According to the 2016 survey, Managing Insider Risk through Training & Culture, 66% of the IT and security professionals surveyed listed their employees as the weakest link in their security strategy. This is a serious problem when you consider that the average cost of a cyber-attack is over $12 million, and it takes 170 days, on average, for companies to detect a cyber-crime. It normally takes an additional 45 days to recover from a data breach. For many small and medium sized businesses, a security breach is a death sentence due to these factors and the negative impact on the company’s reputation.
There are some steps you can take to make sure that you are doing your part within your company to keep data secure. The following are some best practices you should get in the habit of following.
Passwords often get overlooked or overused within the business setting which is unfortunate as poor password use is completely preventable. In fact, weak username/password combinations are one of the most common sources to blame for security breaches.
It is imperative that you use a password which is complex and uses uppercase letters, lowercase letters, numbers and symbols. Password security starts with the creation of a password which will not be easily guessed or determined. If you are workshopping password ideas and want some feedback as to their effectiveness, check out this password rater.
Depending on your job, you might have to sign into multiple different websites or accounts throughout the course of a normal workday. You should always use a different username/password combination for each site. If you are overwhelmed with the idea of coming up with many different passwords, use the same root password and create slight variations of it for each website.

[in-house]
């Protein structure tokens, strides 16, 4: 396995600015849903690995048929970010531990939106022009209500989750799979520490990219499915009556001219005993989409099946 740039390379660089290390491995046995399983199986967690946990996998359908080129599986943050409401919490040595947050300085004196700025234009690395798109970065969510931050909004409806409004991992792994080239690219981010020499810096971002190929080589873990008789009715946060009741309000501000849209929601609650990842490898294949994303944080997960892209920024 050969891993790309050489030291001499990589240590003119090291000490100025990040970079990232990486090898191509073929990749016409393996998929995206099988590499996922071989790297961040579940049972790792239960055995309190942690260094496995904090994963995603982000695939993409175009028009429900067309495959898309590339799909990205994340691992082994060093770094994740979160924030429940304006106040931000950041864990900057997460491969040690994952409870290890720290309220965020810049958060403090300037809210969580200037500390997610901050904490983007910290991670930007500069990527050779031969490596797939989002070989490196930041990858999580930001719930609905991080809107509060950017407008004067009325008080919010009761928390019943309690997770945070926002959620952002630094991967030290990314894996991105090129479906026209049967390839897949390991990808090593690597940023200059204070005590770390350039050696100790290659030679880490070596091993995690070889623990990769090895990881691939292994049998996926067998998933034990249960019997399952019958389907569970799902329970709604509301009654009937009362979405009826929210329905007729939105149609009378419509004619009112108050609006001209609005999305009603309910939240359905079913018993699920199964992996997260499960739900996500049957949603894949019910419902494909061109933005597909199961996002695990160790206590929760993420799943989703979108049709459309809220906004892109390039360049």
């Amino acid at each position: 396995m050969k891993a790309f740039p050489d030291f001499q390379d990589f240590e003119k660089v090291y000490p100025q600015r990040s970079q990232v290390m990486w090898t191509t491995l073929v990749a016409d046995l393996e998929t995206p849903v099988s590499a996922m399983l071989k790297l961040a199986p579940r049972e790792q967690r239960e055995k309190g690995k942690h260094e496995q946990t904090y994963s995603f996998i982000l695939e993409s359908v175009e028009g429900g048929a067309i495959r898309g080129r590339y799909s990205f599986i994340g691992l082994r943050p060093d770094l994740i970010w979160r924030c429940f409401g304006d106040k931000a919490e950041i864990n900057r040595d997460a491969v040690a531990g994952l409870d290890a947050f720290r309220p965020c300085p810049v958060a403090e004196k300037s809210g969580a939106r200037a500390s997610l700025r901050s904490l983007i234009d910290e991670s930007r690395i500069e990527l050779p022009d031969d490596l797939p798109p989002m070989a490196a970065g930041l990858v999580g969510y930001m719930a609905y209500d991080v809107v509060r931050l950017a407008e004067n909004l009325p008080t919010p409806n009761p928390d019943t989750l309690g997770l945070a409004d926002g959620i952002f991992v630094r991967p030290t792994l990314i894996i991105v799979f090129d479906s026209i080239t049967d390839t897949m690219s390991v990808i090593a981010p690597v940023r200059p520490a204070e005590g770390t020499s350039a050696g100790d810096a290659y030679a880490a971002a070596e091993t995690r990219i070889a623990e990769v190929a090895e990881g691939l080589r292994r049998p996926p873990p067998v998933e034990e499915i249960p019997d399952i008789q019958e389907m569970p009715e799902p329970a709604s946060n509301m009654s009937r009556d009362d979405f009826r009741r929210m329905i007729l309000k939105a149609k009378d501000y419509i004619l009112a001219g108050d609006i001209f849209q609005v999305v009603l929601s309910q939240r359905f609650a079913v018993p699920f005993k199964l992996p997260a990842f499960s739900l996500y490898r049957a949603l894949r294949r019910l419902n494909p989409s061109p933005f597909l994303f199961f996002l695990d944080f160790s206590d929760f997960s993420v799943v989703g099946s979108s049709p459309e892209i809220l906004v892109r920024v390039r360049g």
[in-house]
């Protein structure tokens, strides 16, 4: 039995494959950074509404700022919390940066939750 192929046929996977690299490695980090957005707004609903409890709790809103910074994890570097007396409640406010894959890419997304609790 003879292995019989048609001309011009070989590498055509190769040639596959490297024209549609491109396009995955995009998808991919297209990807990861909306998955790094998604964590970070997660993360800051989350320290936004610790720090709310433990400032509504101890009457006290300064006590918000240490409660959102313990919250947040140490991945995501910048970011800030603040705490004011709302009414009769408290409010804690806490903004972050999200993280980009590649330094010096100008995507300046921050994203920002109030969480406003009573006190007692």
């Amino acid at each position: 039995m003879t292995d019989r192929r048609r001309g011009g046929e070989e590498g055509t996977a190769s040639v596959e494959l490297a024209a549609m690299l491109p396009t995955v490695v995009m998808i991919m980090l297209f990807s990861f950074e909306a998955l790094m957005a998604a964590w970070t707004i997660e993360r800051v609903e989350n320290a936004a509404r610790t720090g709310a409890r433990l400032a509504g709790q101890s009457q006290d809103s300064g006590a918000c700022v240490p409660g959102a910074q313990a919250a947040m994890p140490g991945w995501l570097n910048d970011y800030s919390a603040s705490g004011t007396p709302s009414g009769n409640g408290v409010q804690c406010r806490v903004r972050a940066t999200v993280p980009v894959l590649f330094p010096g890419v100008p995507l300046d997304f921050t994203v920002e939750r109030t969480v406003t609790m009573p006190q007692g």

You should completely change your passwords every 3 to 4 months or twice a year at the absolute minimum. You will not always be aware when a password has become compromised, so it is best to get in the routine of changing them.
Malicious individuals are always devising new ways to trick people into willingly divulging their passwords. Just last month, an article was published warning about a phishing scheme in which hackers send an email from someone you know (who has already been hacked). The email directs you to what appears to be a Google sign-in page. If you enter your password in the fake sign-in, it will be sent to the hackers.
The following are the most common sources impersonated in phishing schemes:
You can use sites such as TrustedSource to verify the validity of links before you click on them.
Do your best to regularly install updates on all of your work devices. Never leave your devices unattended or unlocked. Get in the habit of locking your computer every time you step away from your desk, and don’t leave your work laptop, phone, tablet, etc. unattended in public.
If you do lose a device or have one stolen, report it immediately to your IT department, so they can take the necessary precautions to protect sensitive information. If you are working in a coffee shop or some other location that uses public Wi-Fi, do not send private information.
If you still have security related questions, don’t hesitate to contact Partnered Solutions IT. We can perform security audits for your business to detect potential problem areas before they’re exploited.